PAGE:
As he entered the soup kitchen that afternoon, he approached the supervisor to assist him with turning his life around. With the help of Glenda, the soup kitchen supervisor and others, Paul managed to get back up, and opened Hands of Honour shortly thereafter.
The social impact of Hands of Honour on the communities in which it operates is substantial.
Since 2011, 369 tonnes of waste has been upcycled and reintegrated into the retail value chain. Products have ranged from electrical appliances to office furniture, to designer Christmas trees. While we maintain a core workforce, a large number of men have entered the upcycling centre as drug and alcohol addicted social outcasts, and have exited as rehabilitated men who are able to reintegrate into society, with many of them opting to pursue earlier careers as artisans, bakery workers, butcher assistants and construction workers.
Essentially, the impact of our upcycling project can be summarised as follows:
- While scouring for waste materials for upcycling or re-use is traditionally done by informal waste pickers, Hands of Honour works directly with the generators of waste to bring structure to this process, a new approach in South Africa. Agreements are in place with corporates, who are the main donors of waste to Hands of Honour, rather than disposing of their waste to landfills.
- Our upskilling and training programme provide skills and confidence to members of society who have ‘checked out’, has successfully reintegrated men back into society, and has contributed positively to employment creation and rehabilitation.
- Proceeds from our upcycling activities are used to fund urban renewal initiatives, with a focus on areas which have become derelict, and which are used as hubs for criminal activity.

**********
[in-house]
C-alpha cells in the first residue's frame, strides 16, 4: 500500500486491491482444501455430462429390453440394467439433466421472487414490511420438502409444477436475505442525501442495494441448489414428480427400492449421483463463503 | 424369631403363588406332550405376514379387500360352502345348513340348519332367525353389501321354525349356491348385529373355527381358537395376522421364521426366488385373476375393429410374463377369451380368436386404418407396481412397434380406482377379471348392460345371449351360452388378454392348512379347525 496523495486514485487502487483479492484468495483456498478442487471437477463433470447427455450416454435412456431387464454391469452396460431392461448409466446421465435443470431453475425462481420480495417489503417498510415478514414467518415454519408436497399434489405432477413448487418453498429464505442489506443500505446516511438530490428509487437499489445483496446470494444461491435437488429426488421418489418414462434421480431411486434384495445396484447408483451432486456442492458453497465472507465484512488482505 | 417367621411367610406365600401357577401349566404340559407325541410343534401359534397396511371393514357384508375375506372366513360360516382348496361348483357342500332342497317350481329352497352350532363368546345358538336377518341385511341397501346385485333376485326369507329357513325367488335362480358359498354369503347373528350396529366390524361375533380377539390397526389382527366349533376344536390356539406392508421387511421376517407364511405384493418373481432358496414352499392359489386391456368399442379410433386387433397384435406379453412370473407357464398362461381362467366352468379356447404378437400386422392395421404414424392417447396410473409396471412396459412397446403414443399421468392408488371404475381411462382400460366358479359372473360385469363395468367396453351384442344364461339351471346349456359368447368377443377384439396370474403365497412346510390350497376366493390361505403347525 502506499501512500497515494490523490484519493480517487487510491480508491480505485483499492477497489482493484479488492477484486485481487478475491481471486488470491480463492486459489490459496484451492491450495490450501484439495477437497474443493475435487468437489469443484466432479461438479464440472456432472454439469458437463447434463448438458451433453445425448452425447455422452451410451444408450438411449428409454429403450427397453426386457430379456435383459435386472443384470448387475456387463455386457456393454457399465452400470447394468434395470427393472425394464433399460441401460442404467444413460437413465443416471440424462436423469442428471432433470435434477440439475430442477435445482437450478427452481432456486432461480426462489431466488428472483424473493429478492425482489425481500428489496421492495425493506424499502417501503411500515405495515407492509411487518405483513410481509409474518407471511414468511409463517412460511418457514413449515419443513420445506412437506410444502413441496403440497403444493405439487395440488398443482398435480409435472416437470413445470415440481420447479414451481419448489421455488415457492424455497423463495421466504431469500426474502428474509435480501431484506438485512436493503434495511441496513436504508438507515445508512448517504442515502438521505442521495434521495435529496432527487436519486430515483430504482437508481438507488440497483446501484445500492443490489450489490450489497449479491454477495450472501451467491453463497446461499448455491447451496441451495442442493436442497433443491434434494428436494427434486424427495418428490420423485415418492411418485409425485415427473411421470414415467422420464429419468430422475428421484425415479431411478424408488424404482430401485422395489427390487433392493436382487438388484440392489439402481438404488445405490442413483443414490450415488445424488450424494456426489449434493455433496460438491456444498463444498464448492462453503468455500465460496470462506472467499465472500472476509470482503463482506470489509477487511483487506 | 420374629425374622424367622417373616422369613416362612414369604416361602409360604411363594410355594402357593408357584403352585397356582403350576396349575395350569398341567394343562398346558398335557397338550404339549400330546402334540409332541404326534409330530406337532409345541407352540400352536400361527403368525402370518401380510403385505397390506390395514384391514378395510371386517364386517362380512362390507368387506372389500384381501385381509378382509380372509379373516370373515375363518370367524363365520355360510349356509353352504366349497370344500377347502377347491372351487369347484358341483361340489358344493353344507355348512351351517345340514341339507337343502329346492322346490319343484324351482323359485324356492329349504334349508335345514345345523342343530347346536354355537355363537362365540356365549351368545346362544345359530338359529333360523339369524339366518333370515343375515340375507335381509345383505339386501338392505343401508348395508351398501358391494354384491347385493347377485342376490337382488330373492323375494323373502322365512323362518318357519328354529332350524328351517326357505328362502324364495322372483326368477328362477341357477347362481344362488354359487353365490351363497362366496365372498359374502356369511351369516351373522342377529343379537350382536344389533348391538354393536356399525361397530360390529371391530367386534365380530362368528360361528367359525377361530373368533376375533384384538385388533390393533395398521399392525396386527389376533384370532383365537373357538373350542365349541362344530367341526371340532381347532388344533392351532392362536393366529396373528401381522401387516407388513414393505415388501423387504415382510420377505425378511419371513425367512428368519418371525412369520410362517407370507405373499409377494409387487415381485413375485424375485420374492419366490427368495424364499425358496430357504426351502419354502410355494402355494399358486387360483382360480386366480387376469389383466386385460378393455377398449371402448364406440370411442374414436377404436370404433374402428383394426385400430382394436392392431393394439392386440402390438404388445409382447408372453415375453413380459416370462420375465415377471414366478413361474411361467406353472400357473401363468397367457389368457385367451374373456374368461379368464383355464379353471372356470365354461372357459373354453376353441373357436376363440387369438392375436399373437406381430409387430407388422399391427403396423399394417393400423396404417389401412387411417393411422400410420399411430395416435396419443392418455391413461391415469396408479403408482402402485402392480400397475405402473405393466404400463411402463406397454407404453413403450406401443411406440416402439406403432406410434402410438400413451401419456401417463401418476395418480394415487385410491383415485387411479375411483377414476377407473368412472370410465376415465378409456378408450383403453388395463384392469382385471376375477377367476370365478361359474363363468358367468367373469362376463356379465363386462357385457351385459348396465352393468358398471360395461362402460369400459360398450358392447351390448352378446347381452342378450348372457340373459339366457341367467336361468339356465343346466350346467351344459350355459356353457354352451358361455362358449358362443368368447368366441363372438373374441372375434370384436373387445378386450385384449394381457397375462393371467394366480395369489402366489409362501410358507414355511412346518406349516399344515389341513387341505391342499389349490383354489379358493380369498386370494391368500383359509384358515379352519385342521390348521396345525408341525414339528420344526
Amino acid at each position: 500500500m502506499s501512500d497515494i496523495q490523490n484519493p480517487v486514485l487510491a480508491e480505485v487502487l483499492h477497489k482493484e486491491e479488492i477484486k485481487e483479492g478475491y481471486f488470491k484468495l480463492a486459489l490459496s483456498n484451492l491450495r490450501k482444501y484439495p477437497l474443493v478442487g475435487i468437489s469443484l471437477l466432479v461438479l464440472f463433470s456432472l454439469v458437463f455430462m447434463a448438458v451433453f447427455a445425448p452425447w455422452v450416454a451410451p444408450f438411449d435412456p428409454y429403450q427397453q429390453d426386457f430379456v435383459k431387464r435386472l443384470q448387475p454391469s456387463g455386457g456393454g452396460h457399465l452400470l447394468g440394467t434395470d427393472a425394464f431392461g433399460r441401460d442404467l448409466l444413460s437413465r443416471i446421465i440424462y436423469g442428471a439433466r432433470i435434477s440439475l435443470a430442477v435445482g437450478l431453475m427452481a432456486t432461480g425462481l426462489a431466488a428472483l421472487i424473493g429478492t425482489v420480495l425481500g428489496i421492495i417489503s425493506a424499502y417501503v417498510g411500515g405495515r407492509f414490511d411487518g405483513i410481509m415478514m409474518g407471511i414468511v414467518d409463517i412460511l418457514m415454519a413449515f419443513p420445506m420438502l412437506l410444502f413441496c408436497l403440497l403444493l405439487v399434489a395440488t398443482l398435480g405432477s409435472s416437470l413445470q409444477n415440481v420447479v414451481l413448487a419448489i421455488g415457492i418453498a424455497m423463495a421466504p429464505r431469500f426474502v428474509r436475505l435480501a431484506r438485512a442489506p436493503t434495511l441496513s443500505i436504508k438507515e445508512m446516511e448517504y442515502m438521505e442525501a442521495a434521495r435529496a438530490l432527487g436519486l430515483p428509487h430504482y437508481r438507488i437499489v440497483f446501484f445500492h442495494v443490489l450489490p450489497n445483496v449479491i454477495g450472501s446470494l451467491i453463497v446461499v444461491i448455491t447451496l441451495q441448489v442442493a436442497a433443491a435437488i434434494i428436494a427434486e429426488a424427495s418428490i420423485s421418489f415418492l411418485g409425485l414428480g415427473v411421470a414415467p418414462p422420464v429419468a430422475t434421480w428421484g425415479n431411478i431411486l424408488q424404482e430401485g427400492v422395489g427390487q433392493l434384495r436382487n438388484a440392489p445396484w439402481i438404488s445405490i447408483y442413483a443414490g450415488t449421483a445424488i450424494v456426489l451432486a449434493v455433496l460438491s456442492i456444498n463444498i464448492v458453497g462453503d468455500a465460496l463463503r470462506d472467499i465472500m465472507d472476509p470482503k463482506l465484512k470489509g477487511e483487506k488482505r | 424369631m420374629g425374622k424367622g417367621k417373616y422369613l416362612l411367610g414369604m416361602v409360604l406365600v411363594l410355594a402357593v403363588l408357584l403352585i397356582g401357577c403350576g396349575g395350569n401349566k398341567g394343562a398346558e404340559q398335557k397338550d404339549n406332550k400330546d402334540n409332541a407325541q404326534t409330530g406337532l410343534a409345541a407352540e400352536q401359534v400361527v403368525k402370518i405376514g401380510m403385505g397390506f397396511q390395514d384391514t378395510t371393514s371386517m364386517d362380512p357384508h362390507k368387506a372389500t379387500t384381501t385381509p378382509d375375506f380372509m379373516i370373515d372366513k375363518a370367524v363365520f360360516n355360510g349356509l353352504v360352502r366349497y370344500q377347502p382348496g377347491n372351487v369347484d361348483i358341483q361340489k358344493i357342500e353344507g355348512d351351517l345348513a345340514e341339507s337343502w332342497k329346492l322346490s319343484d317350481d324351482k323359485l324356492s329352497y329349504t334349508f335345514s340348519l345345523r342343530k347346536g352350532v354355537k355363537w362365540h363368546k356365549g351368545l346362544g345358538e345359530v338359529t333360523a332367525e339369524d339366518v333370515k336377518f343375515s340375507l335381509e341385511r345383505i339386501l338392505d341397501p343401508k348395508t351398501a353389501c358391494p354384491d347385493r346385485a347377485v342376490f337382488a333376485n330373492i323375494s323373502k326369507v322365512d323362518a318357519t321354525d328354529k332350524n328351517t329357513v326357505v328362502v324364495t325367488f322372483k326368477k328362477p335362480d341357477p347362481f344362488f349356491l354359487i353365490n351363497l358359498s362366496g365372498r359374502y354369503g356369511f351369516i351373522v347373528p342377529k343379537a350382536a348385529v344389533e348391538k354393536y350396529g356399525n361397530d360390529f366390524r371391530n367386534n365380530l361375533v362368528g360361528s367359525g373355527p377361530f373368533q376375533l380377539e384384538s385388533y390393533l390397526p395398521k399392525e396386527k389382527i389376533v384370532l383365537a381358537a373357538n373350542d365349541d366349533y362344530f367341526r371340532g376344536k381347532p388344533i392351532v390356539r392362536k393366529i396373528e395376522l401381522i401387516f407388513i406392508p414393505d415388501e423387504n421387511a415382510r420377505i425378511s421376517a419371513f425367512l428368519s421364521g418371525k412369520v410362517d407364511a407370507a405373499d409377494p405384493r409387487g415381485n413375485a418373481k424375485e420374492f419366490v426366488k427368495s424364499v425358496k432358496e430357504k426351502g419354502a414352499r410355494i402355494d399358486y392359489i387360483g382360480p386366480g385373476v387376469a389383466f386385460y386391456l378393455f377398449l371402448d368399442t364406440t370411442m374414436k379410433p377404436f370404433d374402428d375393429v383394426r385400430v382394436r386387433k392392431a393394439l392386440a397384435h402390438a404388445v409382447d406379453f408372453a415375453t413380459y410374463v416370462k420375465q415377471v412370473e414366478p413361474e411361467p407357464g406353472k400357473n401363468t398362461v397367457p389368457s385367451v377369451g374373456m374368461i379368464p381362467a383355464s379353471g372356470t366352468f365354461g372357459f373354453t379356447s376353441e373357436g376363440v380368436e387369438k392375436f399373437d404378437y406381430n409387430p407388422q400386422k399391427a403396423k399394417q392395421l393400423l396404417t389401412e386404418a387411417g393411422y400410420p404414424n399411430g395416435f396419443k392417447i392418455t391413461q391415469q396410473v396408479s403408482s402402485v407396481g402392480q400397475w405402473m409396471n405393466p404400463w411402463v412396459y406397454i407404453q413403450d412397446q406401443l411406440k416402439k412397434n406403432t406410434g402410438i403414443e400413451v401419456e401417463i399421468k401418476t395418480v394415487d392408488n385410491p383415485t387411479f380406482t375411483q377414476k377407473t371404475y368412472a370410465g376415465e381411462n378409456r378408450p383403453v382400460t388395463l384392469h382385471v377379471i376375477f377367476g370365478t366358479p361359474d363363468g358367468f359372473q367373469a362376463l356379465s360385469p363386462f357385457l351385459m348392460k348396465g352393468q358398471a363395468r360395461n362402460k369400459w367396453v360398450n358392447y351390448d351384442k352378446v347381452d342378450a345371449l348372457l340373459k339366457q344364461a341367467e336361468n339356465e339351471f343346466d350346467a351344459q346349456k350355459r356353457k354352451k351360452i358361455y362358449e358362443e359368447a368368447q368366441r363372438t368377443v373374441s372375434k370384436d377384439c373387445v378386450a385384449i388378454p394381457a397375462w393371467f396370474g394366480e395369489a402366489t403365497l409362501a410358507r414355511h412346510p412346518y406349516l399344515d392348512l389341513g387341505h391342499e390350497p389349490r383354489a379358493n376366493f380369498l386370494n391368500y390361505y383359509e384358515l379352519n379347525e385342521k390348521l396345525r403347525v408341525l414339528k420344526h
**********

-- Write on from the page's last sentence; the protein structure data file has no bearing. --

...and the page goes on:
In summary, Hands of Honour projects are sustainable, contributes to urban regeneration, and creates employment.
Regeneration of City and Soul
There are a number of areas which are derelict and abandoned, and which have become havens for criminal activity. Not only are they an eyesore in the community, they are unsafe and attract unsavoury elements into an area. Such areas are referred to as sinkholes.
Hands of Honour has managed to work with the community to transform 16 sinkholes across Cape Town; all Hands of Honour members are required to volunteer their services to such regeneration efforts because:
- Volunteer work boosts self-confidence, and provides a sense of accomplishment when they do good for others and their communities.
- This sense of achievement and accomplishment increases self-esteem and brings about profound change in the way they think about themselves, their work, and their communities.
- It serves to showcase their skills, and many have leveraged this opportunity to find work in the formal and informal sectors.
Improving and transforming open spaces in communities has been a means of reconciling community- and gang members. Some of the men on the project are sometimes ex-members of these gangs.
80 vulnerable ECD Centres and Schools Impacted
To date, with the support and assistance of local and international corporates, other large companies, and individuals, we have been able to make available our African ECD Classrooms on Wheels to 80 desperately poor Early Learning Centres and Children’s Homes, impacting large numbers of children.
You can help us impact many more young children in the same manner by contacting us.